The performance of Meghan Markle, Prince Harry and the Royal Wedding
In this blog, Oliver Bray, Head of Performing Arts at the university, looks at the performance of the Royal Wedding, the new Duchess of Sussex and Prince Harry.
The Duchess of Sussex is the new stage-name for Meghan Markle, and her formal indoctrination into the Royal narrative - her marriage to Prince Harry - allows for the performance of the Royal family to exist for us as never before.
Previous to the announcement of her engagement to Harry, Markle was a successful television actor. She was most well known for her portrayal of Rachel Vane in the serial drama Suits, this together with her catapulting into the new context of Duchess-to-be, makes for a disjointed public profile. Despite the great efforts of the international press to saturate the public with Harry & Meghan photos – largely wearing chic coats and huge smiles – Markle’s previous life remains stored in the digital cognizance of the internet and our memories of box-set bingeing when Suits first hit Netflix.
The point here is that as I sat down on Saturday to watch the BBC coverage of the spectacle of the wedding, I was already confused as to who and indeed what I was watching. I observed, as did allegedly two billion others across the world, the wedding guests arrive. Familiar players as it turned out, George Clooney, Victoria and David Beckham – all Dorian Gray-like in their attractiveness, physical manifestations of the recorded television star’s immortality.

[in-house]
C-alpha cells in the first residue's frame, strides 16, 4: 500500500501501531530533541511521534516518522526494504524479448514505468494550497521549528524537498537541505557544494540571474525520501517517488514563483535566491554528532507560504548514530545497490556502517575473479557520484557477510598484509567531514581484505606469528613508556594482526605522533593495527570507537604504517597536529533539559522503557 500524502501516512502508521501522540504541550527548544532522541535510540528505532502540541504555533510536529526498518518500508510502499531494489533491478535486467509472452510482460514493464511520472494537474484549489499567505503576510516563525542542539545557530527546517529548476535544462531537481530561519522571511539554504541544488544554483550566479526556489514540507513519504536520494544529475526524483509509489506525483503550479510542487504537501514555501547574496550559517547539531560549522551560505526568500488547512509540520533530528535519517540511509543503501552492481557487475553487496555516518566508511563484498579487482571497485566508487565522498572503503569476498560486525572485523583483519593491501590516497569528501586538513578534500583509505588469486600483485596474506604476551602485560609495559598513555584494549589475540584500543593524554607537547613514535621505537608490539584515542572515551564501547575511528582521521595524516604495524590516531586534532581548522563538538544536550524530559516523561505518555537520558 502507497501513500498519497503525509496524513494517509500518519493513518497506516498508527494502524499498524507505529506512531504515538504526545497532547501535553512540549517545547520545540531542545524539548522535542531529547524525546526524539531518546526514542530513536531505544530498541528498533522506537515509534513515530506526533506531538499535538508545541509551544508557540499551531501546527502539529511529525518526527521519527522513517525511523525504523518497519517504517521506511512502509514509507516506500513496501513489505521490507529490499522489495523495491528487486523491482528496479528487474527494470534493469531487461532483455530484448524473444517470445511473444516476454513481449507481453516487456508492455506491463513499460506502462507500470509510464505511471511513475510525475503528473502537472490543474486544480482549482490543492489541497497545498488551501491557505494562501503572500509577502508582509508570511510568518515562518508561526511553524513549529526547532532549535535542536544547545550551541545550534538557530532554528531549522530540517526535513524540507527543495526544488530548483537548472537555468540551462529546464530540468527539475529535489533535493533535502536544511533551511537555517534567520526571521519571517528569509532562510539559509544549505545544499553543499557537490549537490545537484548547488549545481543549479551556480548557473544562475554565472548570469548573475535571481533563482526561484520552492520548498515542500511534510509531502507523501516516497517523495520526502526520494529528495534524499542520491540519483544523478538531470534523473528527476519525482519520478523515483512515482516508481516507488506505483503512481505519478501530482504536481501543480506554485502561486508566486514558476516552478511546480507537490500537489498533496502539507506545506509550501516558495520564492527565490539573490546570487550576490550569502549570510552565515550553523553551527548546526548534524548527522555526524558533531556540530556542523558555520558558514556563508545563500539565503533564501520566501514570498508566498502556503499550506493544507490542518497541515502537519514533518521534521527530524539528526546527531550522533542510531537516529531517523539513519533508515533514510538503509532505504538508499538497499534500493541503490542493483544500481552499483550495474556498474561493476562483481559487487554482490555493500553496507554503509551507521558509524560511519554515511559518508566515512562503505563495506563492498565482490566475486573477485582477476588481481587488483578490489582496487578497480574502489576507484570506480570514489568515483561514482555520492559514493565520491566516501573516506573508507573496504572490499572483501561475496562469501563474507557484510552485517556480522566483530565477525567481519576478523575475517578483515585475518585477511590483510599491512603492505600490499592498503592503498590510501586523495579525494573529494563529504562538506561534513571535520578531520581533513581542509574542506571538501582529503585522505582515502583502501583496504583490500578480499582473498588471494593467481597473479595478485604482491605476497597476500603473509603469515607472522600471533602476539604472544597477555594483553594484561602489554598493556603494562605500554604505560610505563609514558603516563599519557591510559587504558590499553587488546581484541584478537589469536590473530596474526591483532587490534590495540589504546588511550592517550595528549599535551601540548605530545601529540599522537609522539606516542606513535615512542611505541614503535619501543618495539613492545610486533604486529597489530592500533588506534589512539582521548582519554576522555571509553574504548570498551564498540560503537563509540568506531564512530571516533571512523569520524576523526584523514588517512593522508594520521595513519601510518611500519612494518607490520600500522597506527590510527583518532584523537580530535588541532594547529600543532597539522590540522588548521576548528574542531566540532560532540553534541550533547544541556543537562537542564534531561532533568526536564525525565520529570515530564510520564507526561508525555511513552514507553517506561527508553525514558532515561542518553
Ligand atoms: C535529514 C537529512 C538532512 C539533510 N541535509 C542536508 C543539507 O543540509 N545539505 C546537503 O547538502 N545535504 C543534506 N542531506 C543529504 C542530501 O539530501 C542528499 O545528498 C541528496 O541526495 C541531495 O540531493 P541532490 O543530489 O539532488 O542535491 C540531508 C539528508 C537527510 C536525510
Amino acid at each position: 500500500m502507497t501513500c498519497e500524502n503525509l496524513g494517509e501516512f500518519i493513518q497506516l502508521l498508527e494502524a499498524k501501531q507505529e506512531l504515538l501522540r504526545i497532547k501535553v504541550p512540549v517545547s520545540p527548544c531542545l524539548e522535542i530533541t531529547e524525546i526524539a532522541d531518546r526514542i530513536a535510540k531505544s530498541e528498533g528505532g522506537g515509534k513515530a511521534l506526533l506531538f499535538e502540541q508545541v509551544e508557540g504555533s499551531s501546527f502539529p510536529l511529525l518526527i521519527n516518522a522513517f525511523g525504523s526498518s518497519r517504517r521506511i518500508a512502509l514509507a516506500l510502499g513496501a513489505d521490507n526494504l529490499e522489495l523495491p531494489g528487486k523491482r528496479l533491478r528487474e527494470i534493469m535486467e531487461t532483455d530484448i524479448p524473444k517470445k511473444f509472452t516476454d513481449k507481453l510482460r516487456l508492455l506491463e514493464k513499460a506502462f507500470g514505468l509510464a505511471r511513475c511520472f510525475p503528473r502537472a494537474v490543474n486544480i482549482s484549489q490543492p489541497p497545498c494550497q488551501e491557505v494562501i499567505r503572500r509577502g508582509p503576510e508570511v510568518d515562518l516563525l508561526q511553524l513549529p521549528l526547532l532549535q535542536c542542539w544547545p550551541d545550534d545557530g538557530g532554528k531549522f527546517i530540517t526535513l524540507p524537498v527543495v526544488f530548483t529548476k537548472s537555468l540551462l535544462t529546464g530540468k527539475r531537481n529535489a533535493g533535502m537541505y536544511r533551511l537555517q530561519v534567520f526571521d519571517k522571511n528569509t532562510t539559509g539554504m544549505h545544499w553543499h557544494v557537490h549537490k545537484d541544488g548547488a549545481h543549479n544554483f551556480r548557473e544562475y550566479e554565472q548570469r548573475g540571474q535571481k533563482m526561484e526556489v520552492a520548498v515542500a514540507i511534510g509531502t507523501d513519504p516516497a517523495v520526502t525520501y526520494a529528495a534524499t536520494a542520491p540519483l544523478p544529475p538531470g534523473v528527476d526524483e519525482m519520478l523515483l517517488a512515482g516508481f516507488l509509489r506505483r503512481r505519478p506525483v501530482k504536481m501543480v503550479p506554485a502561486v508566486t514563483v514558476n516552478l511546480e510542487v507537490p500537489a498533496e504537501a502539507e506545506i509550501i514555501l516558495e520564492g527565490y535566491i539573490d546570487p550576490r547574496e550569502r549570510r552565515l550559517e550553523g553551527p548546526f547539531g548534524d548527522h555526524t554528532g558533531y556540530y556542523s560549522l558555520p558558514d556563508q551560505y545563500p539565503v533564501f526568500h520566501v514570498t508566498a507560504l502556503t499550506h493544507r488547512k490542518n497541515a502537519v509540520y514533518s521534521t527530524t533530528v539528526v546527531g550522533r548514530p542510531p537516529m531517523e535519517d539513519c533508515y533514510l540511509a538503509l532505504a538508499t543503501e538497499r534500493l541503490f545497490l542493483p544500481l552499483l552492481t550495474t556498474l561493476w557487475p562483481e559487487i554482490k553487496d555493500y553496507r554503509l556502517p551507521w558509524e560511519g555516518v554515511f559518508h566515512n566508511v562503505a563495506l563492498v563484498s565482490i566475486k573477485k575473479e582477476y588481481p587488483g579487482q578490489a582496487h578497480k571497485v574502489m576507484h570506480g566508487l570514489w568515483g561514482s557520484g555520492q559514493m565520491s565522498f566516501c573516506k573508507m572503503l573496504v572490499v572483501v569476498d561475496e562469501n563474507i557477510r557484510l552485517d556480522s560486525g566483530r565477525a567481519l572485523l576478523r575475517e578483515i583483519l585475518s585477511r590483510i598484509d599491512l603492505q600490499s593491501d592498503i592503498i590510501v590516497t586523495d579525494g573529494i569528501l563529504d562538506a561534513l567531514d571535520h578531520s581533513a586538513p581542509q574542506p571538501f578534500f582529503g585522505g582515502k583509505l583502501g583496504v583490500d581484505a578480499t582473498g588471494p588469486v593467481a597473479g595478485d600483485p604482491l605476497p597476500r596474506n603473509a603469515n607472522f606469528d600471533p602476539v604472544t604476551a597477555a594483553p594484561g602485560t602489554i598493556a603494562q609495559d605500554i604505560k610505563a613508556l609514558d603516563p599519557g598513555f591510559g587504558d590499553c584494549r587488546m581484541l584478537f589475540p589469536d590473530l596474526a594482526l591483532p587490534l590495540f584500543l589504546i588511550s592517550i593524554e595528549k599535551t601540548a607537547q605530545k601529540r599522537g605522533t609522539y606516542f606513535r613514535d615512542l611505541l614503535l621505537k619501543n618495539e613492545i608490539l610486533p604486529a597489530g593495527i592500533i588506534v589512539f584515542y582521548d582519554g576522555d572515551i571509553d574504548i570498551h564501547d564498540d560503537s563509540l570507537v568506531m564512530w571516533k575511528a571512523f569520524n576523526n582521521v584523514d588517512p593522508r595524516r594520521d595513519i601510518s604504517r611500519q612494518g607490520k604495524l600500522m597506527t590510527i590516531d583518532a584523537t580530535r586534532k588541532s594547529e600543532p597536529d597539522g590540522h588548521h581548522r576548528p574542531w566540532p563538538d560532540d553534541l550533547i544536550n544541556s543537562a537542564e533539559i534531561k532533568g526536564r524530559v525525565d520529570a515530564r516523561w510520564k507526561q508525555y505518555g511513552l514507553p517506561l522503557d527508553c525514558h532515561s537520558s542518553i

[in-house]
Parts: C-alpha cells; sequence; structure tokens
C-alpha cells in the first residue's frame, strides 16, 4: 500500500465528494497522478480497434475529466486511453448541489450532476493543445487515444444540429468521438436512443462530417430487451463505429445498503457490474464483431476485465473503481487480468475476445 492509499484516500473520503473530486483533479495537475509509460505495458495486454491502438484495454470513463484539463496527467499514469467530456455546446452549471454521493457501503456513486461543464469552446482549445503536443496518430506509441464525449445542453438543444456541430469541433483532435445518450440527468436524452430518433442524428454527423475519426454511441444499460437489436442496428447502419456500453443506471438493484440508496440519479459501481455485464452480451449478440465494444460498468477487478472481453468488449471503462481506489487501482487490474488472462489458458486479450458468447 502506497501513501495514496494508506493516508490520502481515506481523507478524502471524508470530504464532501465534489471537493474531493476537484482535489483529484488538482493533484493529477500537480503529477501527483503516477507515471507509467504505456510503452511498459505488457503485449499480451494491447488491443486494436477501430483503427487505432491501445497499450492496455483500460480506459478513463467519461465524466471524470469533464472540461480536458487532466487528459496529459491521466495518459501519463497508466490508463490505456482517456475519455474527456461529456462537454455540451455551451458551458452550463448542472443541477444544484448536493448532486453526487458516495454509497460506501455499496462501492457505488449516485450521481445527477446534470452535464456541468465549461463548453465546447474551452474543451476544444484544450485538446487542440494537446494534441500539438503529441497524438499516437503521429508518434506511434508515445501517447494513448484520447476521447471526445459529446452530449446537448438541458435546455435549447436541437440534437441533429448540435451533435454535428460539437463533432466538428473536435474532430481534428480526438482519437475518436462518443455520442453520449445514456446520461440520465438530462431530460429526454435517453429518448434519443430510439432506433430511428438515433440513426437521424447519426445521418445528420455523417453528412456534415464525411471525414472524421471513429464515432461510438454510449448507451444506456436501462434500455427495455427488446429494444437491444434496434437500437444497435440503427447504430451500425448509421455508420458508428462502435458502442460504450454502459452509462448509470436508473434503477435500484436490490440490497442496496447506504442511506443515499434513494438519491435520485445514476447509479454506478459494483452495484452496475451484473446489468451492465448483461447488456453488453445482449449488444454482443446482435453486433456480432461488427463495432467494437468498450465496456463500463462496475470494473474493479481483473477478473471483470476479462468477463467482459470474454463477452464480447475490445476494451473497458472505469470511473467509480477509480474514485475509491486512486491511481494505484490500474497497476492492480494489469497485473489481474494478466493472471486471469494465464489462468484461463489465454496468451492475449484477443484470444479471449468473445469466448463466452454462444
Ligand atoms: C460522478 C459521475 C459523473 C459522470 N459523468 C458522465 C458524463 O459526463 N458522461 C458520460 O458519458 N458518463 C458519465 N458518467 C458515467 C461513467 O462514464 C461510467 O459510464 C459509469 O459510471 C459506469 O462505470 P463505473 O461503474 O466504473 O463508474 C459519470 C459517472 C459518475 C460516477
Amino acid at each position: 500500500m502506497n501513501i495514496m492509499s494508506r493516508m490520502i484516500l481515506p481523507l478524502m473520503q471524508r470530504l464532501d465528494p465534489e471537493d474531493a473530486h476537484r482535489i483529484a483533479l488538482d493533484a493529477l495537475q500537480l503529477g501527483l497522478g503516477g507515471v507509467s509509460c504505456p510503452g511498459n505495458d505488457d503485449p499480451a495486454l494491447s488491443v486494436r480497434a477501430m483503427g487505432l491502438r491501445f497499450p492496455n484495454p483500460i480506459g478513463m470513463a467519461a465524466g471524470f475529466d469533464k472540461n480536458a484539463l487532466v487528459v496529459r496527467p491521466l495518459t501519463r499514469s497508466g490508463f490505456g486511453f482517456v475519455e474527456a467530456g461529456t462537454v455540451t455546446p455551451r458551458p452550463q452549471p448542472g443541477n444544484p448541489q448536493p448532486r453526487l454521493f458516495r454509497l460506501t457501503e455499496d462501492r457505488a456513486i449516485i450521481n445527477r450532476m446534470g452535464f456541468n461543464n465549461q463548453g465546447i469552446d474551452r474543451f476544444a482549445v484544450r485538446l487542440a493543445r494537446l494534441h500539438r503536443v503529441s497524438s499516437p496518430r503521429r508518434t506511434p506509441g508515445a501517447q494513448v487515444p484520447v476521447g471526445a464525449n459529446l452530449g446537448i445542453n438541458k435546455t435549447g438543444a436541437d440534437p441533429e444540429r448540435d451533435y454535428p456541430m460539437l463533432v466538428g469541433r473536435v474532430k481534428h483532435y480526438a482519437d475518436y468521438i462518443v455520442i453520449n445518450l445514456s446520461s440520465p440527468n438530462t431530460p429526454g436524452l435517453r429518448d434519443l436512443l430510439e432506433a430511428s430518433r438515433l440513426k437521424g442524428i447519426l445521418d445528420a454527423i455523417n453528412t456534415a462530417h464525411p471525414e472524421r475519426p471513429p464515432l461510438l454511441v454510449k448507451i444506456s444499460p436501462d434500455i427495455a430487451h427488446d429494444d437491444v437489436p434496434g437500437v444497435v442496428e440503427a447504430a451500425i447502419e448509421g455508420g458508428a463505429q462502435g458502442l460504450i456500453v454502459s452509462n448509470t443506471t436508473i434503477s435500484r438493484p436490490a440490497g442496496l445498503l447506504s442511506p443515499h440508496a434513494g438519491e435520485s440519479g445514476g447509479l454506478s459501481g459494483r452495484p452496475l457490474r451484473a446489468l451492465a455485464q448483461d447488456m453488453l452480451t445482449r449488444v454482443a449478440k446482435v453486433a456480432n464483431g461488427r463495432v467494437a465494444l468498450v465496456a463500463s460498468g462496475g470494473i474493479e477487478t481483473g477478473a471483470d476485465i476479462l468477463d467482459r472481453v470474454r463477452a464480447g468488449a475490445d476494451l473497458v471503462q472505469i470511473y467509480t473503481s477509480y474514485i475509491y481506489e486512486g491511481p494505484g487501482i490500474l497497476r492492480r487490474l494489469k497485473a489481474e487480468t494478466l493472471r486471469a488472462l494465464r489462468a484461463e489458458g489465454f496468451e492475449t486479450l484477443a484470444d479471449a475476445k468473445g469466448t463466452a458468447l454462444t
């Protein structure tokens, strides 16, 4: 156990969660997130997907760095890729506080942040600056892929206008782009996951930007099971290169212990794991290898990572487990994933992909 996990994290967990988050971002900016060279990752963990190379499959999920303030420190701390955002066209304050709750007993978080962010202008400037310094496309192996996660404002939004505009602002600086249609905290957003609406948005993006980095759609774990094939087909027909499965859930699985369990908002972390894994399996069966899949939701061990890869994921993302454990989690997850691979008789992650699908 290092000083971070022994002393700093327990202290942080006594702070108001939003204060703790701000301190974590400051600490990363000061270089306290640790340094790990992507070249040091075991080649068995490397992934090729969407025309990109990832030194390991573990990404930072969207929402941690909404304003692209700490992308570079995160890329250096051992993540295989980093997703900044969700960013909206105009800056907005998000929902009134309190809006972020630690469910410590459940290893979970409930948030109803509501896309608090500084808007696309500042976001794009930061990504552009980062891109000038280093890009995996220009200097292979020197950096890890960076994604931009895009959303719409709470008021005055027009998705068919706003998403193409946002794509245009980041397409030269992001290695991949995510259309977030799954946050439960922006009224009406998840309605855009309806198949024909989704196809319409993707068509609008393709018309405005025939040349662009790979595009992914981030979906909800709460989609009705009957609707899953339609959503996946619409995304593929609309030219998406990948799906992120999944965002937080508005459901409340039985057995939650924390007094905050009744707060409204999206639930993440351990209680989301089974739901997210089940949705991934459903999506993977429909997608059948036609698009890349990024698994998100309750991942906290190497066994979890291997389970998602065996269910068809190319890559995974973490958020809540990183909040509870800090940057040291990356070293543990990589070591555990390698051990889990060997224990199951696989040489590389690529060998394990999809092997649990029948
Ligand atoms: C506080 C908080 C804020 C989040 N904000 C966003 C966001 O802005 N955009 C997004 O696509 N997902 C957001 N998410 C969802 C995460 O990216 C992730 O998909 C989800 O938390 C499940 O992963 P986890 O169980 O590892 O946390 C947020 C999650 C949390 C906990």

Like Markle, their performed lives are carried with them everywhere, irrepressibly replayable, held in a public and digital consciousness ready to be revisited on an audience’s whim. They were actual wedding guests of course, and while we may grapple with the notion that Meghan and Harry are friends with all these celebrities, their private relationships are invisible and consequently meaningless to us as an audience.
'I think of George Clooney as a reawakened Dr Doug Ross from ER, ready to resuscitate James Corden'
So, when I watch Clooney swagger through the Windsor Castle grounds, I think of him as a reawakened Dr Doug Ross from ER, ready to resuscitate James Corden if he were to clumsily fall from his Range Rover after a particularly dizzying Carpool Karaoke session with Elton John, also in attendance. (Of course Elton is there, the eternal personification of the link between pop music and the Royal narrative – he sang at the prequel, he’ll most likely perform in the next season.)
This conflation of our mediatised understanding of Meghan, Harry and their guests might feel extraordinary to us. Audiences enjoy the suggested authenticity of real people and personalities they recognise. The Royal wedding uniquely provides a rare opportunity to catch an authentic glimpse of, for some, the most revered and admired of all – we need to know that even kings and queens are fallible.